Diet, Exercise, and You

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Plain and simple, humans are becoming more obese and more diabetic. Although genetic factors undoubtedly contribute, the pace of change is so fast that the explanation cannot possibly lie in changes in our DNA.

But the recognition that environmental factors are vitally important to the obesity and diabetes epidemic is roughly where the consensus ends. Most scientists working in the area agree that some variation of too much food and too little activity is to blame. But others say the real problem is the wrong type of food—and even here there is disagreement about whether the chief culprit is too much sugar, too many carbohydrates in general, too many refined (as opposed to complex) carbohydrates, too little fiber, or too much animal fat.

And food and exercise are not the only environmental factors that matter. Some experiments have shown that sleep deprivation causes hormonal changes that ramp up hunger; a study published this year found that poor sleep quality impairs the body’s ability to regulate blood sugar. One recent paper linked increased diabetes risk to chronic, low levels of arsenic in drinking water; another linked obesity to high levels of monosodium glutamate (MSG) consumption. But teasing out the relative importance of each influence is, in some sense, an academic exercise.

Diet and exercise are still the most powerful ways to protect against diabetes (see “The Way We Eat Now,” May-June 2004, page 50, and “The Deadliest Sin,” March-April 2004, page 36). But getting people to follow this advice is difficult—particularly when the cheapest and most convenient foods are often the least healthful, and government policies contribute to the problem by subsidizing the production of high-fructose corn syrup and livestock feed, making fresh produce relatively more expensive.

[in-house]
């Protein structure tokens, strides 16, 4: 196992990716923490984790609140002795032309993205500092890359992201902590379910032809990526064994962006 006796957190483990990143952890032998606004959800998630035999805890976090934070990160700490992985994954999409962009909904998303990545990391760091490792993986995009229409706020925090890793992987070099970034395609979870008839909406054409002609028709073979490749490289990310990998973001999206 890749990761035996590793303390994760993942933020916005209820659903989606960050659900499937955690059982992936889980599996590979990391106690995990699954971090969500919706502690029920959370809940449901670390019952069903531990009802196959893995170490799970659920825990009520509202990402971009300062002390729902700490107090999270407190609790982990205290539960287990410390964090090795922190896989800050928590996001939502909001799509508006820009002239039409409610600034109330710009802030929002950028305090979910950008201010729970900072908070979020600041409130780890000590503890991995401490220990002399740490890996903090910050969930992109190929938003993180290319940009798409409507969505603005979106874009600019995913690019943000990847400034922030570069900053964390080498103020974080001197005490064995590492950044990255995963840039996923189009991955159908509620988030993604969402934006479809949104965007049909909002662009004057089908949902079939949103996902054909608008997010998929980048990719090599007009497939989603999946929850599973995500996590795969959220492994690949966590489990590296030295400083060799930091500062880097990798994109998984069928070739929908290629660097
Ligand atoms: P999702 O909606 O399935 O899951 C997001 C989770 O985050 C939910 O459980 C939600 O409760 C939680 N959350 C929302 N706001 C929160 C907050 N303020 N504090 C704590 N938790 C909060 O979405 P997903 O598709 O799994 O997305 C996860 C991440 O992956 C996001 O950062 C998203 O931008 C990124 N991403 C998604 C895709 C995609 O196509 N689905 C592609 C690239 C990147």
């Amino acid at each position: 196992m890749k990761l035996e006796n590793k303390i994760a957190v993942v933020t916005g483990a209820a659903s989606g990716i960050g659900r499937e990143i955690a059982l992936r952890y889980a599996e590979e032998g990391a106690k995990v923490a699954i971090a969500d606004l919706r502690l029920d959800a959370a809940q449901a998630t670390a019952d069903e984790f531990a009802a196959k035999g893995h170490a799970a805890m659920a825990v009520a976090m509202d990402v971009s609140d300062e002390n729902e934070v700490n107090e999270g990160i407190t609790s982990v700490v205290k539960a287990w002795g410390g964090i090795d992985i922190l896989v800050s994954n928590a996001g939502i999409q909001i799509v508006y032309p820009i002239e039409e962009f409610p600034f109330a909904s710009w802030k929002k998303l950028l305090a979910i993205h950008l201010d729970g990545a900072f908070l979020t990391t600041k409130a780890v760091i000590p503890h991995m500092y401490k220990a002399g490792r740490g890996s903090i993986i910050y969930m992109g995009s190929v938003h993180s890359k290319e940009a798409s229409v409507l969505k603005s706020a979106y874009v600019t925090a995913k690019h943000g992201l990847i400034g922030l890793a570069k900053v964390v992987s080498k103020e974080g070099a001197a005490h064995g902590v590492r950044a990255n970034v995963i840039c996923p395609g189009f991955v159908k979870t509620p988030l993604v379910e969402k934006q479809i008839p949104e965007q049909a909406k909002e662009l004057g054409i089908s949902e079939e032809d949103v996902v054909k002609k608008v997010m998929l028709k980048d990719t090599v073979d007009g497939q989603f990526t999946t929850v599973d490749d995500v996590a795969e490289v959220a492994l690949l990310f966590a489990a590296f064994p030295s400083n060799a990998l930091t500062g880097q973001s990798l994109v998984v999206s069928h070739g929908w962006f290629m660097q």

Professor of genetics and of medicine David M. Altshuler cites an experiment that reduced the progression to diabetes by two-thirds in a prediabetic population. That study provided people with exercise coaches and dietitians—the kind of one-on-one attention and monitoring that keep celebrities lean and fit, but are expensive and, says Altshuler, “unrealistic to apply in a broad-based way across the country.” Even with that intensive intervention, he notes, some of the subjects still developed diabetes. “The rate in the control group was 10 percent per year,” he says. “Slowing that by two-thirds was really great—but people were still getting diabetes.” Other than bariatric surgery (which reduces the size of the stomach), says Altshuler, “the available treatments are just not very effective.”

Even as scientists acknowledge the importance of behavior, they recognize that we are human and prone to falling off the wagon. A diet that succeeds fabulously in mice may be impossible to replicate in people, short of locking subjects in a lab and physically preventing them from eating more than a certain amount.